Have you heard? It's an election year. That's why every time you turn on the TV, listen to the radio, or check out your Facebook/Twitter feed, there's some semblance of a mixed political uprising from some very vocal citizens.
Whether you're trying to "Make America Great Again," or #FeeltheBern, or even declaring, "I'm with her," you better check whether or not you can actually make your vote count.
No matter who you're planning on voting for in the general election, you must be registered as a democrat or republican to vote in their respective primaries.
That means, if you've registered as an independent or aren't registered at all, you cannot vote in the primaries.
Not sure if you're registered? No worries! You can check online here, or call your local Board of Elections.
If you aren't registered, but want to be, you can download the form here.
Once you've printed it out and filled out the necessary information (including party affiliation), you must mail it to your County Board of Elections.
However, these forms need to reach the County Board of Elections by March 25th in order to be registered in time to vote in the New York primaries held April 19th.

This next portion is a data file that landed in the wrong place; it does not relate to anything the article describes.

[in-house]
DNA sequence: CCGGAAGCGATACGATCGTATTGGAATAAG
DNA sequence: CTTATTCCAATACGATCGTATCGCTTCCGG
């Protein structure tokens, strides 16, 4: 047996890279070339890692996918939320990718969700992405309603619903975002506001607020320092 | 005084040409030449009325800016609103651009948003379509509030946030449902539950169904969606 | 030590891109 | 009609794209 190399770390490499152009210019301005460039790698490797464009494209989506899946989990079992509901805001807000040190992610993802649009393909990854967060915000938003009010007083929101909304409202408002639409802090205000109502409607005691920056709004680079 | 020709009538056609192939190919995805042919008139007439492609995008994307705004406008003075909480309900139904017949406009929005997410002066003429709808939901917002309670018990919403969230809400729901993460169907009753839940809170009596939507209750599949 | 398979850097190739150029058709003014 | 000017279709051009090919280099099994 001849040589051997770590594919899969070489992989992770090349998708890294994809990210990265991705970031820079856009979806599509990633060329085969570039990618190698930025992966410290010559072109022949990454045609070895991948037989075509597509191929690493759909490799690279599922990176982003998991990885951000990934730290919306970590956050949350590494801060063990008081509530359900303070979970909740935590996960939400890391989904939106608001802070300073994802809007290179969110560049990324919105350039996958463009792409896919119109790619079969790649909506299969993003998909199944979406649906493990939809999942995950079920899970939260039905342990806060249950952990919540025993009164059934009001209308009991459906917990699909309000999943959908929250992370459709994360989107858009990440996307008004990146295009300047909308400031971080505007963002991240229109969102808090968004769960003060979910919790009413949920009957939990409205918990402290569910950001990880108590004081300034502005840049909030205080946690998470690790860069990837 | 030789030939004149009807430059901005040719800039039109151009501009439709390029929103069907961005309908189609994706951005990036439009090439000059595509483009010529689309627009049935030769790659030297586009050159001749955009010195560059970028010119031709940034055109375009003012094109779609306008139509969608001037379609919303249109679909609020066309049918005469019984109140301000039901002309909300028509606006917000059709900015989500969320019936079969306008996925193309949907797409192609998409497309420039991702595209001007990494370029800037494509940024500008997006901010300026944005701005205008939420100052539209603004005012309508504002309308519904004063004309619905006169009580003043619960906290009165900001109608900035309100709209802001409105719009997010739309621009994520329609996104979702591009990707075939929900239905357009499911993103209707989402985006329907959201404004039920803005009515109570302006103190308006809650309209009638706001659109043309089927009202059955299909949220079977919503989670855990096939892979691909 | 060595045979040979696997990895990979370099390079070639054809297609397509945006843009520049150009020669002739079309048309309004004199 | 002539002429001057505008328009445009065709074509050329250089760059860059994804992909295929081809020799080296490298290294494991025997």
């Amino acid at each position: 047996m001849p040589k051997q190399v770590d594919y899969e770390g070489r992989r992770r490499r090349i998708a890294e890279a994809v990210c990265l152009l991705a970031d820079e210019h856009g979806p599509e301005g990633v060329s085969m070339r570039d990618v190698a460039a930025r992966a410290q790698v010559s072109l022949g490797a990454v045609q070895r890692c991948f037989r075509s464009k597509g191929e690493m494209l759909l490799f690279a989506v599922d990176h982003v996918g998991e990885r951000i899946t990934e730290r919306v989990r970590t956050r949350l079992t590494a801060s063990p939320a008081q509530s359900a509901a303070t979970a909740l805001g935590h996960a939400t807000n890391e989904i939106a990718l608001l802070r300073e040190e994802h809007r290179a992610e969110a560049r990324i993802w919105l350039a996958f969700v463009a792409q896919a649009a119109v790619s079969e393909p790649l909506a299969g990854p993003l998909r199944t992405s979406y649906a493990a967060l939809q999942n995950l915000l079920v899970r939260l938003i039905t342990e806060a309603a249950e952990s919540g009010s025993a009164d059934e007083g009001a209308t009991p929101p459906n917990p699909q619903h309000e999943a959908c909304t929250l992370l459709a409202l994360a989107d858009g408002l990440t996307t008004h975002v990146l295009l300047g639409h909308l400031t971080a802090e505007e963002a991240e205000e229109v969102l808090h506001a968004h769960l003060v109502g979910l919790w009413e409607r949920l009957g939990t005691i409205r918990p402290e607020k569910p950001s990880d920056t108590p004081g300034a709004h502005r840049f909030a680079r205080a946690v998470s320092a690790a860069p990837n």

If you're too late to mail in the forms, or are too concerned they won't arrive on time, you can register in person at your local County Board of Elections office.
You can also register to vote online with the DMV, but only if you have a NYS drivers license, permit, or non-driver ID.
Unfortunately, if you've already registered and declared yourself an independent or any other affiliation that is not the one you wish to vote for in the primary, you cannot change your party in time to vote for the primaries. The state of New York requires six months for a change of party request.
If you're looking to register to vote in the general presidential election, you must have your registration form postmarked by October 14th and in the Board of Elections hands by October 14th to be eligible to vote.
Regardless of who you wish to vote for, we highly recommend you make sure you're registered to vote.[via Board of Elections] [Feature Image Courtesy The New York Times]